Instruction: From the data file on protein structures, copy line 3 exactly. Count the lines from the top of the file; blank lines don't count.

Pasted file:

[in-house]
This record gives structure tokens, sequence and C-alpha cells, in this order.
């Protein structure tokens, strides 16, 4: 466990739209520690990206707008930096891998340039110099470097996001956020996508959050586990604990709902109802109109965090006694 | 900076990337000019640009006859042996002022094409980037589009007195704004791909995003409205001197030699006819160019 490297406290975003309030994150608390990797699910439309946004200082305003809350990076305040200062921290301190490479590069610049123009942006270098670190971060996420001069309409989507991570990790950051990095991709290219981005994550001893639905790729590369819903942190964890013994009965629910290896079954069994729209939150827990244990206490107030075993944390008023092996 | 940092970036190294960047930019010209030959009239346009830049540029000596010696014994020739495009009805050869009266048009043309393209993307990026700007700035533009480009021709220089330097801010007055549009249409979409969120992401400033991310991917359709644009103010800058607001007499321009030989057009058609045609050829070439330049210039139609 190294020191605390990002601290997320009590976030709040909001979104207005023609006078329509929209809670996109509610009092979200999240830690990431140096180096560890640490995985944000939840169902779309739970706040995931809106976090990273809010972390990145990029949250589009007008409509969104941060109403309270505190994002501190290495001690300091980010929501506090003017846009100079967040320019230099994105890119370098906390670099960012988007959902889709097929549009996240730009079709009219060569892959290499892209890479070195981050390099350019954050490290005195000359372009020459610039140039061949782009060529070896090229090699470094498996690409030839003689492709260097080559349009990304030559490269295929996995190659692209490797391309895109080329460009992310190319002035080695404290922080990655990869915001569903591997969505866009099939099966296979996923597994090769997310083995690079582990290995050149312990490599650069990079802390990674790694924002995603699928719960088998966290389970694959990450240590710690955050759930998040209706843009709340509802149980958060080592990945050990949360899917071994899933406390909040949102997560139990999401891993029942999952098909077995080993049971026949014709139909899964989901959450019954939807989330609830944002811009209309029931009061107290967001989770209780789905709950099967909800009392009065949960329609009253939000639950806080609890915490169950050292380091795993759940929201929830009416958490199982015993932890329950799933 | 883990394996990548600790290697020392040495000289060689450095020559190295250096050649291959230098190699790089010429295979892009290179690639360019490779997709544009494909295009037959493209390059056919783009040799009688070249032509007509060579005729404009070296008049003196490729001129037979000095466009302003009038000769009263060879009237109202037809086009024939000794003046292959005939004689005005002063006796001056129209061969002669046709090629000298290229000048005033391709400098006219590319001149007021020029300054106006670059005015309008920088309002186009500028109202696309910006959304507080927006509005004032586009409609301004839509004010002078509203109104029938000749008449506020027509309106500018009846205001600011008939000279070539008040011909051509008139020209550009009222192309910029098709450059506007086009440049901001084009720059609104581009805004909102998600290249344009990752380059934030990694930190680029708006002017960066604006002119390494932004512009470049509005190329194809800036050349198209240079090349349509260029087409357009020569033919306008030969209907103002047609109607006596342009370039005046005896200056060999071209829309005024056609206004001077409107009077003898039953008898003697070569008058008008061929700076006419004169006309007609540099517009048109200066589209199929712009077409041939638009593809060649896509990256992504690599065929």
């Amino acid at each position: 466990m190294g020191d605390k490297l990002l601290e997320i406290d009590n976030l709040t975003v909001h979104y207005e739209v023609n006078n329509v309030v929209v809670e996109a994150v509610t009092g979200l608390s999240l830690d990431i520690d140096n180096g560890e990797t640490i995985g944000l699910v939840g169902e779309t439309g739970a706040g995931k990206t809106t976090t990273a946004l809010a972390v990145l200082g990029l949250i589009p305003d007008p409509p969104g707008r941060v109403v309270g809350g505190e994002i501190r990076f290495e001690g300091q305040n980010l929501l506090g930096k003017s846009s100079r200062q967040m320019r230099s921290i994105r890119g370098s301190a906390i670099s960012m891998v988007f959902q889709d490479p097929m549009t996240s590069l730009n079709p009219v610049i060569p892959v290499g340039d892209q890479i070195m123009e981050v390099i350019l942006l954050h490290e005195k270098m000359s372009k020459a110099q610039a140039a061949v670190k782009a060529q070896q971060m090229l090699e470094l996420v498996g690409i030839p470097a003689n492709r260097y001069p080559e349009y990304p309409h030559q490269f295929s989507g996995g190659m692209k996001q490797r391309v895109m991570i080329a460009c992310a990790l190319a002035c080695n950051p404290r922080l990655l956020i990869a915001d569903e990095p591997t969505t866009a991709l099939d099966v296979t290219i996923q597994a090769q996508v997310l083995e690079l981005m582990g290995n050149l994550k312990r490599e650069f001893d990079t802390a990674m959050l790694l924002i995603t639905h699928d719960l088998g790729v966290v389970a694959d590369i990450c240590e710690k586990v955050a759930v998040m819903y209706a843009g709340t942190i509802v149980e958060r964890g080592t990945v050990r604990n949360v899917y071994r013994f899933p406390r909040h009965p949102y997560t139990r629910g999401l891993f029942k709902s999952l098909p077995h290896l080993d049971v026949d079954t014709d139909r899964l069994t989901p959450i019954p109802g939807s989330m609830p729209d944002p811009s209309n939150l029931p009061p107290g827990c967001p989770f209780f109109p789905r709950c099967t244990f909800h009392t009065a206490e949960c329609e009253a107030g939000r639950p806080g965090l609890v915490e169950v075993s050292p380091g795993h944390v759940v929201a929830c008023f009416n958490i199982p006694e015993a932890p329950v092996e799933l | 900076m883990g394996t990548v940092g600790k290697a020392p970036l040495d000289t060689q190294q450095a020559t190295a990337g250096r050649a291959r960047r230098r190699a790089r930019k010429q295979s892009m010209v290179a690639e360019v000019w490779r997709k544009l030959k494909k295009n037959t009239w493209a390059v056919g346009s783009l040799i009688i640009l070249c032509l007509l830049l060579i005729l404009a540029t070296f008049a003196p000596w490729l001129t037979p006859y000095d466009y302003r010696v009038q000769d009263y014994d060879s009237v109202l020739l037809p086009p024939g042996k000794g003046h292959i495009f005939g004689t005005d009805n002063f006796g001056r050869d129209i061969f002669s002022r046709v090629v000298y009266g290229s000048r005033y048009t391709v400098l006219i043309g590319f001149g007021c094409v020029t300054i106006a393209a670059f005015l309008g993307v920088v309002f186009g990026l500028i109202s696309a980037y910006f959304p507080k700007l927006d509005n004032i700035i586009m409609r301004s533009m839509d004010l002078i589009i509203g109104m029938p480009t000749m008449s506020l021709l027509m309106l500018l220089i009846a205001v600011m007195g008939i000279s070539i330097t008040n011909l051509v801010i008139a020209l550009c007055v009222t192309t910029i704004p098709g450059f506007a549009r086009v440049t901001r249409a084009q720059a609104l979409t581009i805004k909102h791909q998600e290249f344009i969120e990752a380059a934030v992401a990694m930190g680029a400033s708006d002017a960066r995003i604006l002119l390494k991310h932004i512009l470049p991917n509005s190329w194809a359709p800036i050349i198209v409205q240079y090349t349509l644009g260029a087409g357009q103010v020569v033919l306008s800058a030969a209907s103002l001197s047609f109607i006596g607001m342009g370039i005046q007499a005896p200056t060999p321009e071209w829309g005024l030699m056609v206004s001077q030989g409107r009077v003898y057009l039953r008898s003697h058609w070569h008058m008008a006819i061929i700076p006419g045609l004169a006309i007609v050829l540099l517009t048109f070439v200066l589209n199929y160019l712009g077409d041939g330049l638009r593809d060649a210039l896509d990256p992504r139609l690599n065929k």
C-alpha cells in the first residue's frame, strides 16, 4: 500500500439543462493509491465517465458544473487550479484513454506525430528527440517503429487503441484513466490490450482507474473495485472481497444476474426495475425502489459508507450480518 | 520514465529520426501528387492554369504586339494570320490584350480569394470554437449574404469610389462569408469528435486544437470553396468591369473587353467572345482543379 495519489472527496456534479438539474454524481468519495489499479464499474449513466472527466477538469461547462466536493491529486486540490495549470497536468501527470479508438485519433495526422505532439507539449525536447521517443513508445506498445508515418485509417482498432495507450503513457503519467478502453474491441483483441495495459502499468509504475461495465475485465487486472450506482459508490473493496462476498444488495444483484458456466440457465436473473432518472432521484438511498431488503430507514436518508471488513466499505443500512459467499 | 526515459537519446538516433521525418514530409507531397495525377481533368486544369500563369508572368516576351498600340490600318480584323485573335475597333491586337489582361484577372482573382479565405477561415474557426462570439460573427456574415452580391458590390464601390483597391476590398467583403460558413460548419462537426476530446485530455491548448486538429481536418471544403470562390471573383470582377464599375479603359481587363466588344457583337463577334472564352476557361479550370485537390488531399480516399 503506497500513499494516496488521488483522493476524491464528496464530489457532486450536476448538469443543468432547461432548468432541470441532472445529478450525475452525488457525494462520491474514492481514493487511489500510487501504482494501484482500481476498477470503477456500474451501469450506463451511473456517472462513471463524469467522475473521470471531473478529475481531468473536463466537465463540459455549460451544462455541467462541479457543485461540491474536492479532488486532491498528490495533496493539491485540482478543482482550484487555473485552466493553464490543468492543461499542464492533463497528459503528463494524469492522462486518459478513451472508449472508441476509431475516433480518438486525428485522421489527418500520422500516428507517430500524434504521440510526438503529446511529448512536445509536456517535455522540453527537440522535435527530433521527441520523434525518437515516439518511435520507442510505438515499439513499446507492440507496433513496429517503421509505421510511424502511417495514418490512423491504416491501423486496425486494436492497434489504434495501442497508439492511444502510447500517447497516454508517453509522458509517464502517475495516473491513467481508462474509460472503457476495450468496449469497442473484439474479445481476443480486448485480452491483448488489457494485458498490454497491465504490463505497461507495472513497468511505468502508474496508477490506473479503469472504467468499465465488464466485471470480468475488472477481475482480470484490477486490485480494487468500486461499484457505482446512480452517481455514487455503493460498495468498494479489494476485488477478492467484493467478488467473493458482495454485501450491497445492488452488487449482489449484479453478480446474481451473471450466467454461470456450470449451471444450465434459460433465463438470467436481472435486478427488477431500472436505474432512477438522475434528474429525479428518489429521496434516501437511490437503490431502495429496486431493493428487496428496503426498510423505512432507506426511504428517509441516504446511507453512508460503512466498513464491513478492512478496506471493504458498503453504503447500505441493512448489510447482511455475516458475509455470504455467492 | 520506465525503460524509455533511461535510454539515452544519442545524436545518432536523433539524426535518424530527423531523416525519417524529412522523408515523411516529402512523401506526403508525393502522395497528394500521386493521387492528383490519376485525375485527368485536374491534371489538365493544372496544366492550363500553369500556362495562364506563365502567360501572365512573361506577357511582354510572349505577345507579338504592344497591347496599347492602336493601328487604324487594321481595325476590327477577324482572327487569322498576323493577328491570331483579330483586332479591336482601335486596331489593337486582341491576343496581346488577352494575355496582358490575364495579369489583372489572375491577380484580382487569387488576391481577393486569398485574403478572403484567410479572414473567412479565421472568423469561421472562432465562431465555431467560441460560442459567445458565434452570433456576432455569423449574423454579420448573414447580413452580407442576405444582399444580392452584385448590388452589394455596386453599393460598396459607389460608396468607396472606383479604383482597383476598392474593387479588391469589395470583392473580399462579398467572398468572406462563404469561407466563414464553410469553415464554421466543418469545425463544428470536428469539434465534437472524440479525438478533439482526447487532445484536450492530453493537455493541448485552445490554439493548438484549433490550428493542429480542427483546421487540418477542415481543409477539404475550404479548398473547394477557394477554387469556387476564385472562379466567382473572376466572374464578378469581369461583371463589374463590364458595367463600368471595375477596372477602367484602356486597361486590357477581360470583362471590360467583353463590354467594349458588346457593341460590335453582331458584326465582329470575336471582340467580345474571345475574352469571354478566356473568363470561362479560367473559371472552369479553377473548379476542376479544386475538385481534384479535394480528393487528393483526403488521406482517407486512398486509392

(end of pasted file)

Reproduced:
């Protein structure tokens, strides 16, 4: 466990739209520690990206707008930096891998340039110099470097996001956020996508959050586990604990709902109802109109965090006694 | 900076990337000019640009006859042996002022094409980037589009007195704004791909995003409205001197030699006819160019 490297406290975003309030994150608390990797699910439309946004200082305003809350990076305040200062921290301190490479590069610049123009942006270098670190971060996420001069309409989507991570990790950051990095991709290219981005994550001893639905790729590369819903942190964890013994009965629910290896079954069994729209939150827990244990206490107030075993944390008023092996 | 940092970036190294960047930019010209030959009239346009830049540029000596010696014994020739495009009805050869009266048009043309393209993307990026700007700035533009480009021709220089330097801010007055549009249409979409969120992401400033991310991917359709644009103010800058607001007499321009030989057009058609045609050829070439330049210039139609 190294020191605390990002601290997320009590976030709040909001979104207005023609006078329509929209809670996109509610009092979200999240830690990431140096180096560890640490995985944000939840169902779309739970706040995931809106976090990273809010972390990145990029949250589009007008409509969104941060109403309270505190994002501190290495001690300091980010929501506090003017846009100079967040320019230099994105890119370098906390670099960012988007959902889709097929549009996240730009079709009219060569892959290499892209890479070195981050390099350019954050490290005195000359372009020459610039140039061949782009060529070896090229090699470094498996690409030839003689492709260097080559349009990304030559490269295929996995190659692209490797391309895109080329460009992310190319002035080695404290922080990655990869915001569903591997969505866009099939099966296979996923597994090769997310083995690079582990290995050149312990490599650069990079802390990674790694924002995603699928719960088998966290389970694959990450240590710690955050759930998040209706843009709340509802149980958060080592990945050990949360899917071994899933406390909040949102997560139990999401891993029942999952098909077995080993049971026949014709139909899964989901959450019954939807989330609830944002811009209309029931009061107290967001989770209780789905709950099967909800009392009065949960329609009253939000639950806080609890915490169950050292380091795993759940929201929830009416958490199982015993932890329950799933 | 883990394996990548600790290697020392040495000289060689450095020559190295250096050649291959230098190699790089010429295979892009290179690639360019490779997709544009494909295009037959493209390059056919783009040799009688070249032509007509060579005729404009070296008049003196490729001129037979000095466009302003009038000769009263060879009237109202037809086009024939000794003046292959005939004689005005002063006796001056129209061969002669046709090629000298290229000048005033391709400098006219590319001149007021020029300054106006670059005015309008920088309002186009500028109202696309910006959304507080927006509005004032586009409609301004839509004010002078509203109104029938000749008449506020027509309106500018009846205001600011008939000279070539008040011909051509008139020209550009009222192309910029098709450059506007086009440049901001084009720059609104581009805004909102998600290249344009990752380059934030990694930190680029708006002017960066604006002119390494932004512009470049509005190329194809800036050349198209240079090349349509260029087409357009020569033919306008030969209907103002047609109607006596342009370039005046005896200056060999071209829309005024056609206004001077409107009077003898039953008898003697070569008058008008061929700076006419004169006309007609540099517009048109200066589209199929712009077409041939638009593809060649896509990256992504690599065929």